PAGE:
LAS VEGAS. While “no one knows what the new administration will mean for the economy and growth,” the Federal Reserve Bank of Chicago is sticking with its pre-presidential-election view that the economy will grow a bit better in 2017, though that growth won’t be substantial.
“We haven’t altered our forecast materially, but we do see an upside risk in economic growth,” said Chicago Fed sr. economist and economic advisor Bill Strauss. “There’s a better chance of it being stronger than of it being weaker.”
Gross domestic production expanded 1.7% last year, which makes the current run of economic growth the third longest in U.S. history, Strauss said at a presentation during the Heavy-duty Aftermarket Dialog, an annual conference for truck parts and service providers. With the Fed forecasting continued slow but steady GDP growth just under or over 2% for the next three years, we could be headed for the longest economic expansion in history, he said.
With 2.16 million new jobs created in 2016 and unemployment at 4.7%, employment growth has been relatively strong, but that hasn’t translated into wage growth, at least not yet, according to Strauss. He pointed to slow productivity growth as the brake on wages, which he attributed to weak business investment. “With labor relatively inexpensive and the economy only growing moderately, business is hesitant to invest in capital equipment to improve productivity. It’s safer to higher more who can be shed more easily if there’s a downturn.”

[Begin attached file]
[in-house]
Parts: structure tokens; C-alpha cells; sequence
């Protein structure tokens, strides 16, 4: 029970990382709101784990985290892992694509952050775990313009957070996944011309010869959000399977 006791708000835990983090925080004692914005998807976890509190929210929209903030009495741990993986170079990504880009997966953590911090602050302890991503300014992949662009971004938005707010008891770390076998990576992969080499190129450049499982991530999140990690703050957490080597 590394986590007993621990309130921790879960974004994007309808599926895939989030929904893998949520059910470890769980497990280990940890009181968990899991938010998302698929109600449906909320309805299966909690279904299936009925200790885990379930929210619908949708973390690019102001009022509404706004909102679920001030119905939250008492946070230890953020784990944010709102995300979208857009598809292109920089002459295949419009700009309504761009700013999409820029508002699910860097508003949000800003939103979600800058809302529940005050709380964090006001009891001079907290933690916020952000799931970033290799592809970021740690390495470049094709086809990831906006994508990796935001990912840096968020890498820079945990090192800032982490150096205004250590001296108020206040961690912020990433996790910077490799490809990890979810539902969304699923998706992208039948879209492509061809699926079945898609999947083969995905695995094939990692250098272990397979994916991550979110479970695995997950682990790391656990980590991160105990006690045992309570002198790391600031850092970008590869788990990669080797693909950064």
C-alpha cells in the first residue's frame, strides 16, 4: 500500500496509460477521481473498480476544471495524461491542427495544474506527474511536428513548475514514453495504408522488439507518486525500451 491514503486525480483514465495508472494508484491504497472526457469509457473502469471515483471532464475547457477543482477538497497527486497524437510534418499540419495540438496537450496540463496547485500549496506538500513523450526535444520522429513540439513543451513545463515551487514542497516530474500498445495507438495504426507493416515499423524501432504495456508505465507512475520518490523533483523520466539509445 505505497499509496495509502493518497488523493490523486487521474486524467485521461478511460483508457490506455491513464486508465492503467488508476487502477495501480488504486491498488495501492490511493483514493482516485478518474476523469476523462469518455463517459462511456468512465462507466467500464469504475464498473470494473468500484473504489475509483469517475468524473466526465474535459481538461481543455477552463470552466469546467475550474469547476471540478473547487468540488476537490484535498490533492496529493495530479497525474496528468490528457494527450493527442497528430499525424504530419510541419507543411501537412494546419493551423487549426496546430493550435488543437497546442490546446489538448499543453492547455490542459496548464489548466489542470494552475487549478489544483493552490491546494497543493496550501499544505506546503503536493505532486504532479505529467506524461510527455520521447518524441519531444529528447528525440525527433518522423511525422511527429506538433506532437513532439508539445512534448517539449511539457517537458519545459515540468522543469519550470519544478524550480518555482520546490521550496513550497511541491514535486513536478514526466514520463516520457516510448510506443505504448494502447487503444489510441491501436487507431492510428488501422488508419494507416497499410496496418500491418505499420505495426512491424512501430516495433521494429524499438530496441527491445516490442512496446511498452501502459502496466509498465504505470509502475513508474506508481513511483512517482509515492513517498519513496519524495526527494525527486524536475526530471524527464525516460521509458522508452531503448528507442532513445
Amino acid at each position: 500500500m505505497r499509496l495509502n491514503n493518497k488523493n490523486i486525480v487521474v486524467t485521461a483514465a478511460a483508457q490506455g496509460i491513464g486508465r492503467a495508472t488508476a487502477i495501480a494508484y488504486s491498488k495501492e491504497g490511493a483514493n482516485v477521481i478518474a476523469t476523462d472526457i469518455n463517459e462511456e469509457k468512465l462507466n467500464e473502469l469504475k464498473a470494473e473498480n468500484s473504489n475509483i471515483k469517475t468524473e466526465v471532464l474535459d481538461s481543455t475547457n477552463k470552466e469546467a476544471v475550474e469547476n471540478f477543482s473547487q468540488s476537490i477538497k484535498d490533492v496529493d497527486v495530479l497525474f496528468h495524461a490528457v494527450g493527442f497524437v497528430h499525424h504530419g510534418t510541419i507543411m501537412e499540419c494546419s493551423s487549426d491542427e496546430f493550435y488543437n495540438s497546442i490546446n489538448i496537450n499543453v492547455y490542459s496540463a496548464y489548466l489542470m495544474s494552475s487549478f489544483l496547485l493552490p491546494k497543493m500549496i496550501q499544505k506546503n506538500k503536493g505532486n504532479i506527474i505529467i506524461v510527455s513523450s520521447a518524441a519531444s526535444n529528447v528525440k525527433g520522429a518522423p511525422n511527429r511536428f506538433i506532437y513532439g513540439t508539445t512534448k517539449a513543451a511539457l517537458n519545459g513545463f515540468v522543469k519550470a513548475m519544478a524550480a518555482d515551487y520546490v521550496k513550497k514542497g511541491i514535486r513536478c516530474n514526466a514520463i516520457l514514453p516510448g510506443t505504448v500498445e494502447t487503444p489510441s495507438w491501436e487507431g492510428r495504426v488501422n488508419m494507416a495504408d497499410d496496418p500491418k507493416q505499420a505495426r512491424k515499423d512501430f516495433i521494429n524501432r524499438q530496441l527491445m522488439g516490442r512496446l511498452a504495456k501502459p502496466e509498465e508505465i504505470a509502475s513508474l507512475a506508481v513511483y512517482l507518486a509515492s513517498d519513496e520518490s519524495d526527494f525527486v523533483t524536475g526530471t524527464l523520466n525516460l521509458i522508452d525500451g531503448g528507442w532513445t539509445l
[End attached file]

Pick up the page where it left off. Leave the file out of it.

“But I think we’re in the 8th or 9th inning of getting the labor market back to where it should be,” he said. “I think we’re going to see more action in wages and qualified workers becoming more expensive.
Drilling down from that broad view to specific impacts for trucking, economist Bob Dieli of RDLB, Inc. forecast that economic activity directly related to trucking will grow in tandem with the GDP. Trucking employment, which Dieli also sees as correlating closely to the industry overall performance, is once again “increasing strongly” after a decline last summer.
While employment levels in the general freight long-haul truckload segment have not yet returned to pre-recession levels, they are on an upward trend, and LTL carriers in long-haul general freight have far exceeded their pre-recession employment levels, he said.
However, Dieli advised that the upcoming mandate for electronic logging devices (ELDs) “will materially impact how, where, and why freight moves by truck. … ELD regulation will bring structural change” to the industry.